On his arrival at the Porte Barbette, the eighteen men, all well and secretly armed, were waiting for him, and were lying in ambush under shelter of a penthouse. The night was pretty dark, and as they sallied out against him, one cried out, “ Put him to death !” and gave him such a blow on the wrist with his battle-axe as severed it from his arm.

The duke, astonished at this attack, cried out, “ I am the duke of Orleans !” when the assassins continuing their blows, answered, “ You are the person we were looking for.” So many rushed on him that he was struck off his mule, and his scull was split that his brains were dashed on the pavement. They turned him over and over, and massacred him that he was very soon completely dead. A young esquire, a German by birth, who had been his page, was murdered with him : seeing his master struck to the ground, he threw himself on his body to protect him, but in vain, and he suffered for his generous courage. The horse which carried the two esquires that preceded the duke, seeing so many armed men advance VOL I.


began to snort, and when he passed them set out on a gallop, so that it was some time before he could be checked.

When the esquires had stopped their horse, they saw their lord's mule following them full gallop: having caught him, they fancied the duke must have fallen, and were bringing it back hy the bridle; but on their arrival where their lord lay, they were menaced by the assassins, that if they did not instantly depart they should share his fate. Seeing their lord had been thus basely murdered, they hastened to the hotel of the queen, crying out, Murder! Those who had killed the duke, in their turn, bawled out, Fire ! and they had arranged their plan that while some were assassinating the duke, others were to set fire to their lodgings. Some mounted on horseback, and the rest on foot made off as they could, throwing behind them broken glass and sharp points of iron to prevent their being pursued.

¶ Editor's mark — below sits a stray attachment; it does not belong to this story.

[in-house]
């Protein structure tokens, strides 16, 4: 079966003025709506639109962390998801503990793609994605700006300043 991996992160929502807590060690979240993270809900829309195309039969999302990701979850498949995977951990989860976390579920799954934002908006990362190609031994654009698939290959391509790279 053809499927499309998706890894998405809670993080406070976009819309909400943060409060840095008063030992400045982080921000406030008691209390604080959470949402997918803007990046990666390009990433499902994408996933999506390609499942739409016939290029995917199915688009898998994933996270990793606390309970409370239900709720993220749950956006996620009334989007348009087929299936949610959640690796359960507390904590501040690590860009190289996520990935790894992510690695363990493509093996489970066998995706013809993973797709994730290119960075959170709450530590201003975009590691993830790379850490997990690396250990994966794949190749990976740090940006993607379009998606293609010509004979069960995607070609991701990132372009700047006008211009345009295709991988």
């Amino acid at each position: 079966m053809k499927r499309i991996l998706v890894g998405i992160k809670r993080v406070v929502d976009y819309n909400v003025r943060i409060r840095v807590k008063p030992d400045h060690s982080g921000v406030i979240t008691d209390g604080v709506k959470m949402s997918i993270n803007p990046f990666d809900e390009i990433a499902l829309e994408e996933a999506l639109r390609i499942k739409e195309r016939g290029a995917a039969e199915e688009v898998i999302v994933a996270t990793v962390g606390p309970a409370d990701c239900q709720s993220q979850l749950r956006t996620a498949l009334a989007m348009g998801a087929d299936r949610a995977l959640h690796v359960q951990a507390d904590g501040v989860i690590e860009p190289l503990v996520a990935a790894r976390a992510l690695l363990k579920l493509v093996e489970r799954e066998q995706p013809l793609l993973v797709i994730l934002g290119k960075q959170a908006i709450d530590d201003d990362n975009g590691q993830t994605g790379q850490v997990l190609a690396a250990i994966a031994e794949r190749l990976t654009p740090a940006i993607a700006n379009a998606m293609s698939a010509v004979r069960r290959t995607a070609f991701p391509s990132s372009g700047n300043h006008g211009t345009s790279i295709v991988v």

Report said that many of them went the back way to the hotel d'Artois, to their master the duke of Burgundy, who had commanded them to do this deed, as he afterwards publicly confessed, to inform him of the success of their murder; when instantly afterward they withdrew to places of safety.

The chief of these assassins, and the conductor of the business, was one called Rollet d’Auctonville, a Norman, whom the duke of Orleans had a little before deprived of his office of commissioner of taxes, which the king had given to him at the request of the late duke of Burgundy: from that time the said Rollet had been considering how he could revenge himself on the duke of Orleans. His other accomplices were William Courteheuze and Scas Courteheuze, before mentioned, from the country of Guines, John de la Motte, and others, to the amount of eighteen.

Within half an hour the household of the duke of Orleans, hearing of this horrid murder, made loud complaints, and with great crowds of nobles and others hastened to the fatal spot, where they found him lying dead in the street. His knight and esquires, and in general all his dependants, made grievous lamentations, seeing him thus wounded and dis